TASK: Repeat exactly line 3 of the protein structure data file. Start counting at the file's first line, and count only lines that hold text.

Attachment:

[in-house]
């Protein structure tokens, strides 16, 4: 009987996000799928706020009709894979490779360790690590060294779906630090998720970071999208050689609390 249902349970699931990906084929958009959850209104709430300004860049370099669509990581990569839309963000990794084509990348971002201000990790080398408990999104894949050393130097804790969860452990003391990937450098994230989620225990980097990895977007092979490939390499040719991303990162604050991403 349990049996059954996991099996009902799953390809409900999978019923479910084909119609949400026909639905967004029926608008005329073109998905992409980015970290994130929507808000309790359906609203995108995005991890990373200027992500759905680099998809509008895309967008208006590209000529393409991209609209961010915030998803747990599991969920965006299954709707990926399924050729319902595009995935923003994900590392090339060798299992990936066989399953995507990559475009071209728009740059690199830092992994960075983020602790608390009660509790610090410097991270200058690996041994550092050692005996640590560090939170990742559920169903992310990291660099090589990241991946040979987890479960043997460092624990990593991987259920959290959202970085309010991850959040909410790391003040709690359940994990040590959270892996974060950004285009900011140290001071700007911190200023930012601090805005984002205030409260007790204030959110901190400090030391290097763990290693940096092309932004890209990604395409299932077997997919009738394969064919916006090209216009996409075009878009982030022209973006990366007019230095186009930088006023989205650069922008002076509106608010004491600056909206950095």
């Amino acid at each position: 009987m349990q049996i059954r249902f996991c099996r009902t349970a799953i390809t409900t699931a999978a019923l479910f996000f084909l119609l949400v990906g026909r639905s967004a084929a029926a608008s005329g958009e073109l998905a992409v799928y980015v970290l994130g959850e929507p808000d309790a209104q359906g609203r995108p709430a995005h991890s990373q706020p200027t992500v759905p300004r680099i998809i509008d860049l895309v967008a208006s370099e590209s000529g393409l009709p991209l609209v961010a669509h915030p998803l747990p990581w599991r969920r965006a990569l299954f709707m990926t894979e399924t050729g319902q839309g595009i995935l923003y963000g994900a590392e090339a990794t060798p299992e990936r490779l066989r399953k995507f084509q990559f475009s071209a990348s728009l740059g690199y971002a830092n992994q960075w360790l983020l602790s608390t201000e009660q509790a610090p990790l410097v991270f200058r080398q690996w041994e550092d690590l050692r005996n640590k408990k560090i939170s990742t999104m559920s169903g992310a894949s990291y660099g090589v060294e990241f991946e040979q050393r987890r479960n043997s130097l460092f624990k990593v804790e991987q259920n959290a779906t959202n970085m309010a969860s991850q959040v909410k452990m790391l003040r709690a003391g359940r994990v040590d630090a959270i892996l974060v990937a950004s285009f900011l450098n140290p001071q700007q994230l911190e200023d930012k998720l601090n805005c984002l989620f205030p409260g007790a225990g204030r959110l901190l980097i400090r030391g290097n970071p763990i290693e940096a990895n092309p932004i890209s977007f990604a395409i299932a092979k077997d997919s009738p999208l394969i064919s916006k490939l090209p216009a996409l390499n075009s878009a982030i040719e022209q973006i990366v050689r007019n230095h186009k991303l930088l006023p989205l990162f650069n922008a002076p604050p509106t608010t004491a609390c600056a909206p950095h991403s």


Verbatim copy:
């Amino acid at each position: 009987m349990q049996i059954r249902f996991c099996r009902t349970a799953i390809t409900t699931a999978a019923l479910f996000f084909l119609l949400v990906g026909r639905s967004a084929a029926a608008s005329g958009e073109l998905a992409v799928y980015v970290l994130g959850e929507p808000d309790a209104q359906g609203r995108p709430a995005h991890s990373q706020p200027t992500v759905p300004r680099i998809i509008d860049l895309v967008a208006s370099e590209s000529g393409l009709p991209l609209v961010a669509h915030p998803l747990p990581w599991r969920r965006a990569l299954f709707m990926t894979e399924t050729g319902q839309g595009i995935l923003y963000g994900a590392e090339a990794t060798p299992e990936r490779l066989r399953k995507f084509q990559f475009s071209a990348s728009l740059g690199y971002a830092n992994q960075w360790l983020l602790s608390t201000e009660q509790a610090p990790l410097v991270f200058r080398q690996w041994e550092d690590l050692r005996n640590k408990k560090i939170s990742t999104m559920s169903g992310a894949s990291y660099g090589v060294e990241f991946e040979q050393r987890r479960n043997s130097l460092f624990k990593v804790e991987q259920n959290a779906t959202n970085m309010a969860s991850q959040v909410k452990m790391l003040r709690a003391g359940r994990v040590d630090a959270i892996l974060v990937a950004s285009f900011l450098n140290p001071q700007q994230l911190e200023d930012k998720l601090n805005c984002l989620f205030p409260g007790a225990g204030r959110l901190l980097i400090r030391g290097n970071p763990i290693e940096a990895n092309p932004i890209s977007f990604a395409i299932a092979k077997d997919s009738p999208l394969i064919s916006k490939l090209p216009a996409l390499n075009s878009a982030i040719e022209q973006i990366v050689r007019n230095h186009k991303l930088l006023p989205l990162f650069n922008a002076p604050p509106t608010t004491a609390c600056a909206p950095h991403s």